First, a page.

Because of this underlying barrier, examples of HIV cure have been few and far between throughout the entire history of the HIV epidemic. In fact, there have been only two instances of confirmed HIV cure, in which HIV cannot be found in in blood or biopsies of two PLHIV , and these patients went on to successfully stop daily ARV treatment and did not experience a rebound in their HIV. 1
These individuals were cured of their HIV after treatment for their separate cancer diagnosis, which required a series of difficult and intensive treatments. While their treatments were extremely high risk and not amenable to wide scale implementation, these instances of cure bring hope of what is possible in our efforts to end the HIV epidemic.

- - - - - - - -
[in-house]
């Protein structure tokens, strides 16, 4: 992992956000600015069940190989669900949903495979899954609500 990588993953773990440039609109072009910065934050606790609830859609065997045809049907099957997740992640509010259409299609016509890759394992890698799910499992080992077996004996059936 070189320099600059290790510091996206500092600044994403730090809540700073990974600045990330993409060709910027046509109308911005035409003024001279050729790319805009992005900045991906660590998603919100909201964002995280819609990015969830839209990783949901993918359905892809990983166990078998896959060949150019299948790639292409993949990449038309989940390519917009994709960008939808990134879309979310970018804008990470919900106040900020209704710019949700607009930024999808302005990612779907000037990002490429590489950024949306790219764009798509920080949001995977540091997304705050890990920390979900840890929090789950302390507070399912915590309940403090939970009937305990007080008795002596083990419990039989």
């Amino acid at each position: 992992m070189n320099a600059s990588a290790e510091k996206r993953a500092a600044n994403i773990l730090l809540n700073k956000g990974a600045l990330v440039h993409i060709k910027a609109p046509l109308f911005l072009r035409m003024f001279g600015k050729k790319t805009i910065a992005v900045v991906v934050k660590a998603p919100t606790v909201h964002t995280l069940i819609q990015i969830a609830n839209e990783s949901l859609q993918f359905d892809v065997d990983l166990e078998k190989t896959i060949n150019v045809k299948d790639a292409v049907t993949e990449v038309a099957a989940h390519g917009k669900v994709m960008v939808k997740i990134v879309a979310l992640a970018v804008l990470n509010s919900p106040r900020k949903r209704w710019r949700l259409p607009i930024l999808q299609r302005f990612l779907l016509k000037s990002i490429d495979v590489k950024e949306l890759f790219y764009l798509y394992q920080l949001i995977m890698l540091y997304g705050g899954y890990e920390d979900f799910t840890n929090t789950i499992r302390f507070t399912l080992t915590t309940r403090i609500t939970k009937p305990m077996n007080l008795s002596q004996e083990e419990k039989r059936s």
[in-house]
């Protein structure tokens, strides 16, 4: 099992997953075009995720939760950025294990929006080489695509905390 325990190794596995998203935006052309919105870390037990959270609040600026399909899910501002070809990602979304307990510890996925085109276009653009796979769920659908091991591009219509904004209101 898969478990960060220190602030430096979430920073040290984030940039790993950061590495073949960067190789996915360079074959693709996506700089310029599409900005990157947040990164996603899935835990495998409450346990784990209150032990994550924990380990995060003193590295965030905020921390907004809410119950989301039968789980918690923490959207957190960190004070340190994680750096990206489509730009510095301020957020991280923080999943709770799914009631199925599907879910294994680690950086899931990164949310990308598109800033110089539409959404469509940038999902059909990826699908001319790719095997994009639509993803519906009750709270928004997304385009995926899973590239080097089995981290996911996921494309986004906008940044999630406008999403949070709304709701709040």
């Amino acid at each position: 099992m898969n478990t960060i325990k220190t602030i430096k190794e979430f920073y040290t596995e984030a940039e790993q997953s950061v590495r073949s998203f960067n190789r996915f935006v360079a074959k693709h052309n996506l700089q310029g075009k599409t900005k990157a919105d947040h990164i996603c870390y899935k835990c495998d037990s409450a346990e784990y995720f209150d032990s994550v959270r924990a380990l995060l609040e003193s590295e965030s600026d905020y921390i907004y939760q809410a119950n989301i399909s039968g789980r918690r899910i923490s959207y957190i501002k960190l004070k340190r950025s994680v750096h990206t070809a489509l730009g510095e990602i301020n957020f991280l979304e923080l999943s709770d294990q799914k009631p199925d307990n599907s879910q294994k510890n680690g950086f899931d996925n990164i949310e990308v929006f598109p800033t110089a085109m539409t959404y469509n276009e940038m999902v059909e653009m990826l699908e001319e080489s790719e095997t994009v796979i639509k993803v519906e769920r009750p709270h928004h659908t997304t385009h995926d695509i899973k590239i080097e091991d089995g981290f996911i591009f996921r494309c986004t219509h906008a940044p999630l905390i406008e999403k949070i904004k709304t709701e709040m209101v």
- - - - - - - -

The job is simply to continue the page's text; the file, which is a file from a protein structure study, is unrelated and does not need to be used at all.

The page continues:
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Mapping The Path Forward To A Cure For Hiv
How do you find a cure for HIV? Our approach is simple: collaboration. We realised a long time ago that we could go much further in our efforts if we worked to bring together the best brains in the business to focus on exploring every avenue, mechanism and compound towards our end goal of an HIV cure.
For that reason, ViiV Healthcare became half of a unique public-private research partnership that began in 2015 with the University of North Carolina at Chapel Hill , creating a dedicated HIV Cure center and a jointly owned new biotechnology company, Qura Therapeutics, that focus exclusively on discovering a cure for HIV.
This collaboration, the first-of-its-kind in the field of HIV cure, has unified the strengths of a world-renowned public research institution and a pioneering private industry leader. Together, ViiV Healthcare and UNC scientists became part of a joint team based in labs on the UNC Chapel Hill campus, creating and working together on several exciting areas of research to cure HIV.
What Can People Do To Accelerate The Research For A Cure
It’s all very exciting. What could people do to accelerate this research?